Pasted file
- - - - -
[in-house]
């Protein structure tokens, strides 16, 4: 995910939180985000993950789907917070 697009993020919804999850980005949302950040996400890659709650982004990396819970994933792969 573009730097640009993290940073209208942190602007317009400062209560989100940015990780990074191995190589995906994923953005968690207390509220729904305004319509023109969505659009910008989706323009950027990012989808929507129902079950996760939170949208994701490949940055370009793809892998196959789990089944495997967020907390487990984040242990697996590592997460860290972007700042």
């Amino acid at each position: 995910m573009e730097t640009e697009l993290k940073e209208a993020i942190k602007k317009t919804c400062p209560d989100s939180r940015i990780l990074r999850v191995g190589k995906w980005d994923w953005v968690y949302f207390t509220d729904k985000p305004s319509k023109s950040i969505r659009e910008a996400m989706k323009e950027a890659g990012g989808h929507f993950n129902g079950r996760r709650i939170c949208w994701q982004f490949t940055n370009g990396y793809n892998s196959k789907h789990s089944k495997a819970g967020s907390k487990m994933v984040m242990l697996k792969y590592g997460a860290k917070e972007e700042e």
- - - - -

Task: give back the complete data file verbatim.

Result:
[in-house]
């Protein structure tokens, strides 16, 4: 995910939180985000993950789907917070 697009993020919804999850980005949302950040996400890659709650982004990396819970994933792969 573009730097640009993290940073209208942190602007317009400062209560989100940015990780990074191995190589995906994923953005968690207390509220729904305004319509023109969505659009910008989706323009950027990012989808929507129902079950996760939170949208994701490949940055370009793809892998196959789990089944495997967020907390487990984040242990697996590592997460860290972007700042």
């Amino acid at each position: 995910m573009e730097t640009e697009l993290k940073e209208a993020i942190k602007k317009t919804c400062p209560d989100s939180r940015i990780l990074r999850v191995g190589k995906w980005d994923w953005v968690y949302f207390t509220d729904k985000p305004s319509k023109s950040i969505r659009e910008a996400m989706k323009e950027a890659g990012g989808h929507f993950n129902g079950r996760r709650i939170c949208w994701q982004f490949t940055n370009g990396y793809n892998s196959k789907h789990s089944k495997a819970g967020s907390k487990m994933v984040m242990l697996k792969y590592g997460a860290k917070e972007e700042e």